Here is a photo rigged a couple ways, fising 2 people 1 week trip on the Salmon, or not fishing with 2 passangers upfront for a week on the Owyhee.

    There is only one drawback potentially if you aren't into building stuff and intend to purchace everythng stock. If you get a narrow boat like the Puma series, you are going to have to either be able to make or have made more customized equipment (like a table/seat deck, drybox etc.) because the standards sizes don't fit with the Super Duper Puma narrow width. Everything else you can pretty much buy stock though. In terms of a drybox, a custom one is about the same price as a stock one however, and you can make a table/seat deck way cheaper and just as good as the ones you can buy, such as the cambridge brand, etc.
     
  10. cjflyfish

    cjflyfish New Member

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    Thanks for all the replies. Its good to see what others preferences are as well as the plus and minuses of the different rafts. When it comes down to it it seems that its just picking a raft that you want and making it work.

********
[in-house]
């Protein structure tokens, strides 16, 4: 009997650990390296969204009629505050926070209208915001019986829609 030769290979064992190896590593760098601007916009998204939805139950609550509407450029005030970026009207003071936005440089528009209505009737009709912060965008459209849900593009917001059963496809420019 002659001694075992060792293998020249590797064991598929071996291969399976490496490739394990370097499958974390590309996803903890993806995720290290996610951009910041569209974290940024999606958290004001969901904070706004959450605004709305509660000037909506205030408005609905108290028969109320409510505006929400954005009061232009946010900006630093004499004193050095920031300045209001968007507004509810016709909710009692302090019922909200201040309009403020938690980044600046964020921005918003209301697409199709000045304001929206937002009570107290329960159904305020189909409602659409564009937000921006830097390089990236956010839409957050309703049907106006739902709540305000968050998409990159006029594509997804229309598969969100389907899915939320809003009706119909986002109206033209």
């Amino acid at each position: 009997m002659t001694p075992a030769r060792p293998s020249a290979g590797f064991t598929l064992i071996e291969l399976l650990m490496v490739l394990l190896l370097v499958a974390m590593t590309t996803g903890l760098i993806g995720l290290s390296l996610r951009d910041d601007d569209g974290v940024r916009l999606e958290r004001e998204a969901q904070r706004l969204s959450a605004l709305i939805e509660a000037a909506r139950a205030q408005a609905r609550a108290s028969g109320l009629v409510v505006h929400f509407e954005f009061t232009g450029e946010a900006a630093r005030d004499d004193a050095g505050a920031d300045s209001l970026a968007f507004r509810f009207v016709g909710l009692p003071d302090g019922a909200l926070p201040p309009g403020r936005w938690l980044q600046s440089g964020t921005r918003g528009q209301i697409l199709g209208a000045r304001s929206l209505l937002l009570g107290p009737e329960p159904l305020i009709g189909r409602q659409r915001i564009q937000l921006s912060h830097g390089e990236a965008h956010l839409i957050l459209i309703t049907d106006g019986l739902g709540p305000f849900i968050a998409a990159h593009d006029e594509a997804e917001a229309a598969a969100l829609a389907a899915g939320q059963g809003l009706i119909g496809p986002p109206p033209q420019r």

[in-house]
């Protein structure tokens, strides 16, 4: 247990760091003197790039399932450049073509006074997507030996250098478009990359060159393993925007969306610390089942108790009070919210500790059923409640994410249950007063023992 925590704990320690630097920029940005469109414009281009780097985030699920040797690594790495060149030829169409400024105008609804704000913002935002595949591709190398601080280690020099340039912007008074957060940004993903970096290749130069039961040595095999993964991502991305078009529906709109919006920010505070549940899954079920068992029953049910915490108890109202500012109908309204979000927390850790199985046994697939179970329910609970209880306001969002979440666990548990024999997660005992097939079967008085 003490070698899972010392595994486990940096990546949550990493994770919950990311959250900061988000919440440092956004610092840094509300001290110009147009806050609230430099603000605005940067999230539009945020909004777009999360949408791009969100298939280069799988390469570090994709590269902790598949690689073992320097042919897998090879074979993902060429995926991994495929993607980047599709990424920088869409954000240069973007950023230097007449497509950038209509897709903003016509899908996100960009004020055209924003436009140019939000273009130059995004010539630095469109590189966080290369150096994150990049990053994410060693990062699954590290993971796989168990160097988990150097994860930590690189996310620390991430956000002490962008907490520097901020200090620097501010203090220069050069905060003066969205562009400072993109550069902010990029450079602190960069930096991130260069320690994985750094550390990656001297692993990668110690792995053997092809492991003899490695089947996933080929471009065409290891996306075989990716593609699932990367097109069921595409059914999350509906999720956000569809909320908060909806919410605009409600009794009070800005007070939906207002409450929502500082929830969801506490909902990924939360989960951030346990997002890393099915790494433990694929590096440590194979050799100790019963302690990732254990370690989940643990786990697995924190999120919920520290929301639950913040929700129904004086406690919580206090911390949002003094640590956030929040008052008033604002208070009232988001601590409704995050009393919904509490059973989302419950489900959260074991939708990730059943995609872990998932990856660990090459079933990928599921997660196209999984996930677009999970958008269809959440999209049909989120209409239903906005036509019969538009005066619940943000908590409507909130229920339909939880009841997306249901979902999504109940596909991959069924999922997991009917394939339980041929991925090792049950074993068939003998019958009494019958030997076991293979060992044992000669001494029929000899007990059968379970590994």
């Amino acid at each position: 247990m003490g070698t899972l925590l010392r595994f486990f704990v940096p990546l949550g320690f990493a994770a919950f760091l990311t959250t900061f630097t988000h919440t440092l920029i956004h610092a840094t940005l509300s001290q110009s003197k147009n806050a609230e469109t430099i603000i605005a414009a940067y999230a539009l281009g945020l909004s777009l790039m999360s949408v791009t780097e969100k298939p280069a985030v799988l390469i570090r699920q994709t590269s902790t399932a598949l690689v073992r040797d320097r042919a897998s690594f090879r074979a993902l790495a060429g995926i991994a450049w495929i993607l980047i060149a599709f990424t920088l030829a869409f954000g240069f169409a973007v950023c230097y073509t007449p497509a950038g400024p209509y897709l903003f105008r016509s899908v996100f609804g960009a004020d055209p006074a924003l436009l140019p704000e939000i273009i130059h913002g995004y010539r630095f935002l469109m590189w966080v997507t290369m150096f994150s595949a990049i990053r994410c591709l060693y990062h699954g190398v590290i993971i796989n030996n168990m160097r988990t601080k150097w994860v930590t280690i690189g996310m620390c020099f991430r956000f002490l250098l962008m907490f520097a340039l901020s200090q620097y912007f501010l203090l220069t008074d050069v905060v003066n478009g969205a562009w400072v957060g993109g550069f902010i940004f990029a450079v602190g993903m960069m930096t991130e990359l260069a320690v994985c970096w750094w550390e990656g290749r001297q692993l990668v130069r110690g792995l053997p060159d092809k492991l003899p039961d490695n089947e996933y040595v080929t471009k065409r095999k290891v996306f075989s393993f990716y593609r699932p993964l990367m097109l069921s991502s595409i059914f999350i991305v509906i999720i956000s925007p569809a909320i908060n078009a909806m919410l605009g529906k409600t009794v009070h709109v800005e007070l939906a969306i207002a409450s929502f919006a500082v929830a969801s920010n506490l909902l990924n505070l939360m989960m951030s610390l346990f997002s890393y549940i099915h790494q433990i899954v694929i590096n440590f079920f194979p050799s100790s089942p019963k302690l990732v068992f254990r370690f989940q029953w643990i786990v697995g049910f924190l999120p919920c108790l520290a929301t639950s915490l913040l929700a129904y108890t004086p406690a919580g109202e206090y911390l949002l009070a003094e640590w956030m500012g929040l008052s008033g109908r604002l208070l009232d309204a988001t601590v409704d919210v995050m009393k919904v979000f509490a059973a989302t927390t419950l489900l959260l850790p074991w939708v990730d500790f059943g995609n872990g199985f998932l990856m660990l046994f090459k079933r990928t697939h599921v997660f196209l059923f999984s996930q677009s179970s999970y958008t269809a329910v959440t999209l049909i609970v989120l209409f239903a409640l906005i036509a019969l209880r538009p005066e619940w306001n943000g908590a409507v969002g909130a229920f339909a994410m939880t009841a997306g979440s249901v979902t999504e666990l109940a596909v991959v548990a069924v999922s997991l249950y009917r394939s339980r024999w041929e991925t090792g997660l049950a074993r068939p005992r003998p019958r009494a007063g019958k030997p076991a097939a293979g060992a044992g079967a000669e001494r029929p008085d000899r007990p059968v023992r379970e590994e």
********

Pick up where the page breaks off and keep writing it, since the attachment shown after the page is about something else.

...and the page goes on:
I've leaned towards the AIRE, it does worry me about having to get more customized accessories like dry boxes but I'm sure that could come in the future.

    I've read some people say that the AIRE rafts feel more maneuverable because they are narrower. They also say they are stiffer in general. anyone feel this makes a difference in handling?
     
  11. surfnsully

    surfnsully Active Member

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    Go for the driftboat - A Clacka is my boat of choice :)
     
  12. Bullwhacker

    Bullwhacker Member

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    I'd recommend the NRS with the NRS fishing frame. I would also not waste the money on the fishing platform under the front seat or the half ass brace. Both are a nuisance and subtract more from the fishing experience then add. You will never have line management in a raft like you do in a drift boat and the best solution is to minimize the obstacles to tangle on.
     
  13. 1morecast

    1morecast Active Member